'The Walking Dead' Goes Bad and 'Bulletproof Coffin' Goes Crazy [Image Comics Reviews]

Today we have two Image Comics reviews for you! Spoilers ho, so tread carefully.

Bulletproof Coffin: Disinterred #1

A sequel to one of the craziest, most meta series I’ve ever read, Bulletproof Coffin continues at Image with this new series, Disinterred. And I’m happy to say, its as over the top insane and deconstructive as it’s ever been. Where the last series introduced a comic book fan turned superhero – The Coffin Fly – to his creators with hilarious and poignant results, here writer David Hine and artist Shaky Kane are taking on crime/noir comics. Sort of.

Like the first series, it’s a little tough to say what BC:D #1 is about until the series is all over. It wasn’t until the last issue of the first series that we found out David Hine and Shaky Kane were insane shut-ins willing to sell their own characters out at the drop of a hat. And it wasn’t until that moment it became clear why they were creating these new characters, and what The Coffin Fly’s journey had been all about.

Here, we have a new set of characters, and there’s still a “mystery men” element, as an insane police officer prone to see connections where perhaps there are none dons a disguise, and goes to fight crime… Even though he, himself, might be the criminal. And yes, there’s an appearance by The Coffin Fly in this issue that sets everything into motion (someone will have to remind me, but I think this issue shows an alternate take of the last scene of the first series?); but for now, what connections there are beyond that remain to be seen.

Even if you haven’t read the first series, though, the deconstruction of the crime comic is clear, and darkly hilarious. If they keep this up for the whole series, Hine and Kane will be able to define themselves as the evil versions of Criminal’s Ed Brubaker and Sean Phillips. Like those creators, the duo have a mastery of the material that allows them to skewer it at every possible opportunity. This is comics making fun of comics at its satirical best.

The Walking Dead #93

Something happened around the time Rick Grimes and the rest of Robert Kirkman’s zombie apocalypse survivors landed in the current “safe” haven they live in, though it started much earlier in the series than that: they became the villains. Sure its not as simple as that, because the morality of living in the end of the world has always been the main question of The Walking Dead. But particularly with Rick’s actions – and words – at the end of this issue, its pretty clear that he, Micchone, and the rest are the bad guys. And its taken that turn to get me more excited for this series than I have been in a long time.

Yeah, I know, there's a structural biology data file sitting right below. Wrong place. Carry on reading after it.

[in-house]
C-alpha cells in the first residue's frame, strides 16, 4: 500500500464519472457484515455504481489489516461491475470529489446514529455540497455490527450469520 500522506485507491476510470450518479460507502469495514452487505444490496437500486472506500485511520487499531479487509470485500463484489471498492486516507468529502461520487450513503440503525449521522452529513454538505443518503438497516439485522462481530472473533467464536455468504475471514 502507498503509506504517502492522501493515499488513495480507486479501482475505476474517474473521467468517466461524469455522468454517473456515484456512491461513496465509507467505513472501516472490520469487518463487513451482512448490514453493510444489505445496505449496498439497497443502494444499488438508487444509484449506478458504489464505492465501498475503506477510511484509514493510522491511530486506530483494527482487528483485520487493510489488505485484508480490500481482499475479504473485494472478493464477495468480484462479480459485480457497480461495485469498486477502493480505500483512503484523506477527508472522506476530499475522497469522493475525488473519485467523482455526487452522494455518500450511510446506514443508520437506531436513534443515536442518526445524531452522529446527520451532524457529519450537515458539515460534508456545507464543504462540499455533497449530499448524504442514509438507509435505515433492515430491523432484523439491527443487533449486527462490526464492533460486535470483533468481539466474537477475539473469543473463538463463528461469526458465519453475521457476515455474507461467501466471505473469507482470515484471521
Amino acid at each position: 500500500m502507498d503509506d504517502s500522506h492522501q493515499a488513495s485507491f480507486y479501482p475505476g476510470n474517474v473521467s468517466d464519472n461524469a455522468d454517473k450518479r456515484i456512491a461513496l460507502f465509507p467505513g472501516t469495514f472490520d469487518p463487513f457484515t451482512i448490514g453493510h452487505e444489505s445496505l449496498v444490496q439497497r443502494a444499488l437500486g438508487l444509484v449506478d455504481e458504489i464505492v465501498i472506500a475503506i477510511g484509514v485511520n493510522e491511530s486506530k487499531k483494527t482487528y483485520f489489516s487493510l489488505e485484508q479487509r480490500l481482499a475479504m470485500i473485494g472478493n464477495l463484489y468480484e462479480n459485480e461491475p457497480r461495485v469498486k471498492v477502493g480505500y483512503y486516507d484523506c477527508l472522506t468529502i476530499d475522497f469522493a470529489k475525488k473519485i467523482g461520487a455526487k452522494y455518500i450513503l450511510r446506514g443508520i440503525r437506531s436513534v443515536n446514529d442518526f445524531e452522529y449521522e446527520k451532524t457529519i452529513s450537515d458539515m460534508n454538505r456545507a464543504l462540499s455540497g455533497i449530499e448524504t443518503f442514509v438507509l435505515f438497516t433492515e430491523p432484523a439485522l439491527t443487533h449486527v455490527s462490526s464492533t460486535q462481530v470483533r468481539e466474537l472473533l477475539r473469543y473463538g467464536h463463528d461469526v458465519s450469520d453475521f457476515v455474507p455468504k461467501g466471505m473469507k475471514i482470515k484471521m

For those of you not caught up, the survivors have been living a small town walled off from zombie walkers. Rick quickly took charge of the town with only a few small problems, like his son getting half his head shot off, stuff like that. And they’ve even fought off a few invasions from groups before. But the past few issues have seen a new wrinkle on things, as a stranger named Jesus (really) shows up, telling them that there are communities all over the place, and they want to trade.

It’s kind of a head-smackingly obvious move on Kirkman’s part, and fits in neatly with the rest of his, “Like a zombie movie, but keeps going,” philosophy for the series. We always think the survivors we’re following are the only smart ones out there, but of course they’re not. Or at least, that remains to be seen, as most of the issue is spent with Rick coming around to the idea that Jesus may not be lying.

If there’s one qualm, its that Rick changes his mind almost too easily. It may be a function of Kirkman’s prose, which often reads a bit stilted; but Rick goes form chopping zombies, to changing his mind in two panels flat.

That said, to get back to what I mentioned up top, this is easily one of the most exciting arcs in the books history. Things have not gone at all the way every reader thought they would when Rick and company entered their little haven, and the direction continues to be surprising. With this new turn for the bad, and leading up to what is sure to be a major change in the series come issue one hundred, I’m definitely on board for the ride.

The Walking Dead #93 and Bulletproof Coffin: Disinterred #1 are now in comic book stores from Image Comics.

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